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Manchin denies he opposes Democratic spending bill, says he’ll wait until August to decide

Sen. Joe Manchin, D-W.Va., pushed back Friday on reports that he had ruled out including tax hikes and climate change subsidies within the Democrats’ party-line spending bill, saying he would wait until July inflation numbers are out next month to decide. 

Manchin told West Virginia MetroNews that claims he had walked away from the negotiating table with were widely overblown. The centrist Democrat claimed to only have expressed caution about moving forward with the package before having a clear picture of inflation and the national economy. 

“I said can we just wait until the inflation figures come out [for] July, until we know if the Federal Reserve will hike interest rates,” said Manchin. “Then make the decision on what we can do and how much we can do.”


Manchin said that Senate Majority Leader Chuck Schumer, D-N.Y., took that request as an indication that he would not support raising taxes or tackling climate change. He further claimed that leaks to the media saying as much were an attempt to pressure him into capitulating. 

“I guess they just tried to put pressure on me,” said Manchin. “But they’ve been doing that for over a year now, it doesn’t make any sense at all.” 

The West Virginia Democrat has been negotiating privately with Schumer over the size and scale of the spending package, which can only pass via a party-line process known as budget reconciliation. Since the Senate is split 50-50 between both parties, Manchin’s support is key to success. 

Democrats faced that reality last year when Manchin refused to sign on to a $1.75 trillion reconciliation bill, named Build Back Better, over fears it would exacerbate inflation. 

“Inflation is wreaking havoc on everybody’s lives, I don’t care what social rung you are on,” said Manchin. “So that’s why that one got killed, there is no such thing as Build Back Better.”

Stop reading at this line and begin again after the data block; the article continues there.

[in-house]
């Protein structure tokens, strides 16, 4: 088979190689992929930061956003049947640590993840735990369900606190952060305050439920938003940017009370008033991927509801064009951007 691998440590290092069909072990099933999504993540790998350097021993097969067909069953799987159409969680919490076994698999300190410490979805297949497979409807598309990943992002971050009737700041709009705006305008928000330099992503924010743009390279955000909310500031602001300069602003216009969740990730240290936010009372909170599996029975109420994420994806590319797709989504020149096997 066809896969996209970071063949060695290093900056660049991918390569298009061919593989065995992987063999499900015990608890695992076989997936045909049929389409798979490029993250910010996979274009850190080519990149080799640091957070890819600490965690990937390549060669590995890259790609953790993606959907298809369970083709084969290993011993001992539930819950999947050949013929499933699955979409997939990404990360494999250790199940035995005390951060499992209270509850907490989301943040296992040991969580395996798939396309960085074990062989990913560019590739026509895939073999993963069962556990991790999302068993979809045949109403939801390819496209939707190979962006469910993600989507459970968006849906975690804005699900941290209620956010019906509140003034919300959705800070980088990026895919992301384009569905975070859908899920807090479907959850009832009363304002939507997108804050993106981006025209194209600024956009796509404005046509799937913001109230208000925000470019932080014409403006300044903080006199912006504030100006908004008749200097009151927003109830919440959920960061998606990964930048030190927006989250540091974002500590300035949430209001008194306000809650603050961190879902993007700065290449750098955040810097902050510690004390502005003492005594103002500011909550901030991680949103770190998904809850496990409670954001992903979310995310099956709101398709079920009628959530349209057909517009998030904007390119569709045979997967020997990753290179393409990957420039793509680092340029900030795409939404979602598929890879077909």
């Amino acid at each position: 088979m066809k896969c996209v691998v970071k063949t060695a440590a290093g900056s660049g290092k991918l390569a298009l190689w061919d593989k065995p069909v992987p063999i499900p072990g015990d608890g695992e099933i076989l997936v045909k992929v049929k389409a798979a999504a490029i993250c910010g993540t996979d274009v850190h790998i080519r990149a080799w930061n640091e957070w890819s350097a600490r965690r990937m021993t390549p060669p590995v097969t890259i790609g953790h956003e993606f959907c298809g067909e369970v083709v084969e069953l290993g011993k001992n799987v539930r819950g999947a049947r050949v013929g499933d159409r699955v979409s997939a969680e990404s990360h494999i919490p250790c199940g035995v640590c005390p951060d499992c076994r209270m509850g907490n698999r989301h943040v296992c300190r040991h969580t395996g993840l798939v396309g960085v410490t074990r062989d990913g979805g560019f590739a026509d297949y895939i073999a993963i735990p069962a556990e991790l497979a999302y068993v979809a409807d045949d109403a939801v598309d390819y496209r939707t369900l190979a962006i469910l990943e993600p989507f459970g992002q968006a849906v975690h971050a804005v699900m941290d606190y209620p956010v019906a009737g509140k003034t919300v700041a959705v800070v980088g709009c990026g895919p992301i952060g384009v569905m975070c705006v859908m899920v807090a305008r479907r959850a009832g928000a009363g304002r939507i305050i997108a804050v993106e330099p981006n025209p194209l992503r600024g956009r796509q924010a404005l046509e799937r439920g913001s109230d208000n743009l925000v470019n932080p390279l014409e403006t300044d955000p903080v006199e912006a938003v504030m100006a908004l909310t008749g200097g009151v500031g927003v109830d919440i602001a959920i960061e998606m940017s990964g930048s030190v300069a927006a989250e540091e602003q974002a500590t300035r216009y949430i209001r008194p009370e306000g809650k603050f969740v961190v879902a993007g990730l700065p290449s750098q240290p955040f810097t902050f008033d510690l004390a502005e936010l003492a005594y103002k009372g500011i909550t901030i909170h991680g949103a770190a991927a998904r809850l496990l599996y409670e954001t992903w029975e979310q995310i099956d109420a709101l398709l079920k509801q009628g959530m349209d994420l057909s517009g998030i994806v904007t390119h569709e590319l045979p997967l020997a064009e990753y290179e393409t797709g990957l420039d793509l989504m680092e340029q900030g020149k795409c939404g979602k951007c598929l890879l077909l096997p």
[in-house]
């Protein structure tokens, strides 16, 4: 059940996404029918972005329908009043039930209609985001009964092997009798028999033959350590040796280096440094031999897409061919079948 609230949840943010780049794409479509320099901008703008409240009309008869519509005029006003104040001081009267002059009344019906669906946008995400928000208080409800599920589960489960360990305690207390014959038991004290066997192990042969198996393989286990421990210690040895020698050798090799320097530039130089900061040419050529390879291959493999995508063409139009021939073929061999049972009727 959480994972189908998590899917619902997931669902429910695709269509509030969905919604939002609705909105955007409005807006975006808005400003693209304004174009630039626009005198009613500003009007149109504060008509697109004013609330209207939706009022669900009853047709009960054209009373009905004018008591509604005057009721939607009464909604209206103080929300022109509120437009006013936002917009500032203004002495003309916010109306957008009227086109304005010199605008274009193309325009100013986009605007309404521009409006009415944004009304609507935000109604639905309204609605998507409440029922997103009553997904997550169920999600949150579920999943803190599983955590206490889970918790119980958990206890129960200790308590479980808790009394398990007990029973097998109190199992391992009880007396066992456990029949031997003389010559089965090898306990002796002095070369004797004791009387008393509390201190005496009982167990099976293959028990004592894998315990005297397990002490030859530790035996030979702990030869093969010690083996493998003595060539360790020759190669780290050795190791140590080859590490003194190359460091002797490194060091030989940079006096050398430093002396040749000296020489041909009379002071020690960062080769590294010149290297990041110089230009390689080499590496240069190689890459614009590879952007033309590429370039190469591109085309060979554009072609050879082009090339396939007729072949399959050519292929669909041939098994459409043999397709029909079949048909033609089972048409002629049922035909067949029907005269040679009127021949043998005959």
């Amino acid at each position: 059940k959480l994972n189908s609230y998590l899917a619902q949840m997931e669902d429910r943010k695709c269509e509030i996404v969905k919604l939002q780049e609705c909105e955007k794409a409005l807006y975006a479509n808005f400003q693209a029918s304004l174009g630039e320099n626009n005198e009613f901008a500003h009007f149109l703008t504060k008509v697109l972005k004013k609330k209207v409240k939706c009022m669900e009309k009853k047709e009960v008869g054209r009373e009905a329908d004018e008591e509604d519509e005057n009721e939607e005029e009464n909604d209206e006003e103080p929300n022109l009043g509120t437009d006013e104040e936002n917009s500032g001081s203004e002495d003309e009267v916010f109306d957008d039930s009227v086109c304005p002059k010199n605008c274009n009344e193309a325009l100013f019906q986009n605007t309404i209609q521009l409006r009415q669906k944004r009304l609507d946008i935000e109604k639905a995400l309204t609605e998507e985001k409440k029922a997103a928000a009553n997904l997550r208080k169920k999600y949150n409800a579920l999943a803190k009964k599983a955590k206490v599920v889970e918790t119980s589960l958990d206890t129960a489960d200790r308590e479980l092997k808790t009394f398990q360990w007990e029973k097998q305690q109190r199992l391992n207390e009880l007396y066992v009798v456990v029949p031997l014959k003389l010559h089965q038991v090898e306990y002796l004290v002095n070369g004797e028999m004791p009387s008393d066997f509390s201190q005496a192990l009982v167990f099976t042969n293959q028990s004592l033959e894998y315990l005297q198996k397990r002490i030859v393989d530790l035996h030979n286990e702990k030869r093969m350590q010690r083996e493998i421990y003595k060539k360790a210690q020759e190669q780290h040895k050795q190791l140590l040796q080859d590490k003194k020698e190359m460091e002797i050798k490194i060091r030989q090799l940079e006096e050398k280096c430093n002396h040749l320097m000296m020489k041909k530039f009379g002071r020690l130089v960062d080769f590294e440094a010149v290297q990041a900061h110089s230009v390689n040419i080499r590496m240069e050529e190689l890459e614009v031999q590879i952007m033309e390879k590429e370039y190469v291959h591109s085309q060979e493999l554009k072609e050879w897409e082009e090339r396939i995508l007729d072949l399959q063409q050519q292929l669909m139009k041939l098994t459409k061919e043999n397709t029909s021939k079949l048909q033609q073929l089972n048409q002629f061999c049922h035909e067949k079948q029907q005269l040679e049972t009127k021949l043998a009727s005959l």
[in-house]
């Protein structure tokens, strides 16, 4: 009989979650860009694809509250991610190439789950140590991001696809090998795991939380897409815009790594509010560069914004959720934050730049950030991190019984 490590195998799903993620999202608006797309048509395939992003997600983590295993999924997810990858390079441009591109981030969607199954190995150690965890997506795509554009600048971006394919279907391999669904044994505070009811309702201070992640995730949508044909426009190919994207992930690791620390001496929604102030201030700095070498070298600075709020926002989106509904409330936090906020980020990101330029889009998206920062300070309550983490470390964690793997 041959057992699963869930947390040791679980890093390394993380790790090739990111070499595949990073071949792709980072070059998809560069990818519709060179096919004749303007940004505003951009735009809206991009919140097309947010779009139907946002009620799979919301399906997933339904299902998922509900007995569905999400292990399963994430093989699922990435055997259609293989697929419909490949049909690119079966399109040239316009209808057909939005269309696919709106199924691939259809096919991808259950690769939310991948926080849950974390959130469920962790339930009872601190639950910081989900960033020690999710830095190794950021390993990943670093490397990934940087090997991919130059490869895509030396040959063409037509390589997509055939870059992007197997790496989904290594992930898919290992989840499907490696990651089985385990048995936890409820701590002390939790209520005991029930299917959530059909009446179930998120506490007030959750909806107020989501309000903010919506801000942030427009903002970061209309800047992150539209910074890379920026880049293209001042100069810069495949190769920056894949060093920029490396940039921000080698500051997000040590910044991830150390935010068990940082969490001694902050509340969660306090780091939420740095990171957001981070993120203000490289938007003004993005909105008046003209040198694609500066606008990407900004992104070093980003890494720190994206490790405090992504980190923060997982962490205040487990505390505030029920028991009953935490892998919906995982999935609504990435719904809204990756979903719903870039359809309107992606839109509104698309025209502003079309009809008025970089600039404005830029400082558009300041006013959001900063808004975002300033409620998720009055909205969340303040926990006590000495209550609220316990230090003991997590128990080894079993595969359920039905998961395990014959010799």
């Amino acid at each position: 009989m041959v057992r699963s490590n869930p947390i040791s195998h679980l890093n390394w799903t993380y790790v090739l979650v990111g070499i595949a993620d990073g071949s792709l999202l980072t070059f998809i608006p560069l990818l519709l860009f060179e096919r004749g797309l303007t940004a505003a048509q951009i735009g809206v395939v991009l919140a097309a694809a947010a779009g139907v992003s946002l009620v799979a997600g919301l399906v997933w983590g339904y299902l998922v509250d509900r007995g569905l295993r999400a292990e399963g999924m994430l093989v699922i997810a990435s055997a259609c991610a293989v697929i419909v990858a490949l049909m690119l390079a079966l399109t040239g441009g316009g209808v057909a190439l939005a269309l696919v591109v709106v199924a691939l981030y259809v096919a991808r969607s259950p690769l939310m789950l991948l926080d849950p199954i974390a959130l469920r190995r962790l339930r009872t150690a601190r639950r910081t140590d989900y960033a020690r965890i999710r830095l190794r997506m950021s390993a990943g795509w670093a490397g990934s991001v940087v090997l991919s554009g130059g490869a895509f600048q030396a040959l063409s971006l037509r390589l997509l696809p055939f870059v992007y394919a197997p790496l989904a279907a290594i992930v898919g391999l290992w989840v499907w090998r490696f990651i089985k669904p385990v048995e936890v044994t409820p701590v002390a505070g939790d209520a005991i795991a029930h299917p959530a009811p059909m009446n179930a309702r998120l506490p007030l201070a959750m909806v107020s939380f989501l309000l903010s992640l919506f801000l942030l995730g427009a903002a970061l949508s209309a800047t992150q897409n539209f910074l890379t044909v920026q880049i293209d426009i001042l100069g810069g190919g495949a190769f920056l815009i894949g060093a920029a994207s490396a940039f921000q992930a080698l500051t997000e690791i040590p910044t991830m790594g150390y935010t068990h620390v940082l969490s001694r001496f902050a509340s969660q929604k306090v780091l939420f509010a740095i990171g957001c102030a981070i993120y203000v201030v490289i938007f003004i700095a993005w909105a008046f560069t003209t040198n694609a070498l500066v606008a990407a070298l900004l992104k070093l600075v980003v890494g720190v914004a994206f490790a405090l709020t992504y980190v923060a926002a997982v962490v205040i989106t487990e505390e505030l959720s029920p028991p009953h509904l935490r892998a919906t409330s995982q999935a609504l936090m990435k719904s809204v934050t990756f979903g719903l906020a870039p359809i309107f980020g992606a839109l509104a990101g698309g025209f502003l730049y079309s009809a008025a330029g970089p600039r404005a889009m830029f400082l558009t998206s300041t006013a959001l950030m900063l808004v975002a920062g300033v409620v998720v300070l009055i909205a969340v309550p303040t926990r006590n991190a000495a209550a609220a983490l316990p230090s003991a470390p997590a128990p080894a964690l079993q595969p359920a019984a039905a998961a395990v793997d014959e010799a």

Senate Majority Leader Chuck Schumer of N.Y., is seated before a Senate Rules and Administration Committee. On Monday, he addressed a gun legislation deal that could become law.

Earlier this week, the Labor Department reported that inflation had grown by 9.1% over the past year — the largest increase since 1981. The impact has been felt most highly by American workers when it comes to the cost of gasoline and groceries. 

The Bureau of Labor Statistics, which keeps track of inflation numbers, notes that gasoline prices are up more than 60% over the past year. Similarly, food prices have risen more than 10% over the past 12 months, with the price of chicken alone skyrocketing by more than 18%.

Few economists expect inflation to decrease significantly any time soon. That is partially why some Democrats were apoplectic about delaying consideration of the spending bill. 

Manchin said that if Senate Democrats were on a deadline and wanted to pass the bill by the end of July they would have to settle for less. 

“If you’re on a political deadline, the one thing you know you can get done is to write a piece of legislation on reducing drug prices, letting Medicare negotiate,” he said. “That saves about$288 billion over 10 years, take “$40 billion of that and extend the Affordable Care Act … and take the other $240 billion and put it toward debt reduction.” 

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